I was looking at the ceiling and then I saw the sky

Music composed by John Adams, libretto and lyrics by June Jordan
Theatre Royal Stratford East in a co-production with Barbican
Theatre Royal, Stratford East

Production photo by Robert Day

John Adams is probably best known in Britain for his Nixon in China and the fuss over The Death of Klinghoffer and, like them, this show is set around an historic moment. In this case it is the Los Angeles earthquake of 1994 and the title is a quote from a survivor. Although described as a 'music theatre show' and the composer himself describes its twenty songs as being 'in pop mode' this is music very much with Adam's minimalist signature that places great demands up its singers.

The vocal lines may seem simple but they are not and while sometimes sung over a rippling ground the scoring can rise to powerful crescendos, be reduced to gentle phrases on a single instrument or even leave the singers unaccompanied. With this cast of singers drawn from different musical backgrounds it sounds splendid. Anna Mateo's slightly more operatic voice as Salvadoran refugee Consuela seems to rise effortlessly over the band and both Jason Denton's preacher man David and Leon Lopez as reformed gang leader Dewain bring a vibrant physicality but whether in ensemble or their individual numbers Stewart Charlesworth as Mike, an LA cop, Natasha J Barnes as a TV crime reporter Tiffany, Colin Ryan's lawyer Rick, child of Vietnamese boat people, and Cynthia Erivo's social worker Leila all deliver strong performances.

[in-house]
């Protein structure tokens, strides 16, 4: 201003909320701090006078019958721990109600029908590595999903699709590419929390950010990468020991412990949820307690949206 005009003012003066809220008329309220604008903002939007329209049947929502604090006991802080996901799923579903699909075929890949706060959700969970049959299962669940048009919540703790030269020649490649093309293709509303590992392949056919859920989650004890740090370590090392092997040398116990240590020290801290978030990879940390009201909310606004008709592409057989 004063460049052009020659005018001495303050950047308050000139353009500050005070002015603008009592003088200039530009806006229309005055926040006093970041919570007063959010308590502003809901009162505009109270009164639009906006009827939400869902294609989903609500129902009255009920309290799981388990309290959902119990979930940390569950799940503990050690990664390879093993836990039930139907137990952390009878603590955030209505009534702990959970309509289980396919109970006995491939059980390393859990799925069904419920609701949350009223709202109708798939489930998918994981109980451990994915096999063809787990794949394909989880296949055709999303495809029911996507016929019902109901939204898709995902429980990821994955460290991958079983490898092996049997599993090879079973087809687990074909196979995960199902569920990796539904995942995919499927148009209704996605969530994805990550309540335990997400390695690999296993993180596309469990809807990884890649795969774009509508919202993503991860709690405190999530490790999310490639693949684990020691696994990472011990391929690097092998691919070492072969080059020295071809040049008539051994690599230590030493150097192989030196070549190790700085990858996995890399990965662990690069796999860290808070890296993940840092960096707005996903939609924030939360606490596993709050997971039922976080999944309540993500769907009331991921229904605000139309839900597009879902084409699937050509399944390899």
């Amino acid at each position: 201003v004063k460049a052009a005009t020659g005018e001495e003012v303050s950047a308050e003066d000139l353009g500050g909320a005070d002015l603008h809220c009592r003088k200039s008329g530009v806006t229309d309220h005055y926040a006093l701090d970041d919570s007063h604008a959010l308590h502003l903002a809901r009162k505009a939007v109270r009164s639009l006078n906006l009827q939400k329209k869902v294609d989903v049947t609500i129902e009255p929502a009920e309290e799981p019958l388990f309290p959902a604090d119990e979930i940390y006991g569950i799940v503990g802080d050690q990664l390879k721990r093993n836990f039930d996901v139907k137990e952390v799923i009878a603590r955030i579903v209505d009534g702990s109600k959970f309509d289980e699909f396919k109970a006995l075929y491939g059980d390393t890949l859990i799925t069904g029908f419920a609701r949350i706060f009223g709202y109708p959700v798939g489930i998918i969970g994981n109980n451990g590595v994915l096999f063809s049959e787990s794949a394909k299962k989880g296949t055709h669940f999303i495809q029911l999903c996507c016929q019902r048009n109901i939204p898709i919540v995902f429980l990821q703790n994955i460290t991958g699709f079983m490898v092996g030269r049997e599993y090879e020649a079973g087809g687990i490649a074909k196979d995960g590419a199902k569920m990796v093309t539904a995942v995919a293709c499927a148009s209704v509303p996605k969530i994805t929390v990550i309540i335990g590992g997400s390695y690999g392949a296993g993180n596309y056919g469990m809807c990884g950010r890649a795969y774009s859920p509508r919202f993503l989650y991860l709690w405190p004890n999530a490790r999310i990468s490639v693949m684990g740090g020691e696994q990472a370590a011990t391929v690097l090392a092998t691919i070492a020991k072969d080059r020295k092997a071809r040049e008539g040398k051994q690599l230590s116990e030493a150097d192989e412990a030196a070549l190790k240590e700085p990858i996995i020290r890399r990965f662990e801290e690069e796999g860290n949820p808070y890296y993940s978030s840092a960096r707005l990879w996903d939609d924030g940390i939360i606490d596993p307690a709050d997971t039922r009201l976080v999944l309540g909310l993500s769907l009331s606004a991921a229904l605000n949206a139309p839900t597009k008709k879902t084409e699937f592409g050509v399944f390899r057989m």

Since the show opens with title number and the set has lumps of concrete hanging from the flies on twisted steel one might assume the earthquake has already happened but in fact it comes as a theatre shaking moment in the second act. Despite a flown in cross (church), a steel door (prison ) and other temporary elements Adam Wiltshire's set gives little sense of location until after the earthquake.

A circle of red plastic chairs gradually assembled on the stage make the opening suggest an AA meeting, and they clutter up the stage thereafter, though sometimes cleverly manipulated to suggest, for instance, a court room witness box or earthquake debris. Video projections of abstract patterns at the start and for the actual earthquake sequence were a better match to this work than the realistic elements of the set and it would have been better served by a more abstraction.

The numbers could stand alone as comment on individual situations that reflect a whole range of issues from racism and police harassment to illegal immigration, birth control or simply preacher David's powerful attraction to Leila - as one song says 'It's a cultural thing'- it is some time before any kind of narrative emerges. The central story then becomes that of Dewain, arrested for stealing two bottles of beer on his way to visit girlfriend Consuela, Leila pitching in on is behalf while Tiffany backs up Mike and Rick appears in court as the lawyer defending him.

The production, by Kerry Michael and Matthew Xia, does not do much to elucidate this somewhat confusing hotchpotch, which even includes an apparent homophobe realising he may be gay but it does bring out some charismatic performances and they and the music make this revival very worth while.

Until 17th July 2010

Reviewer: Howard Loxton

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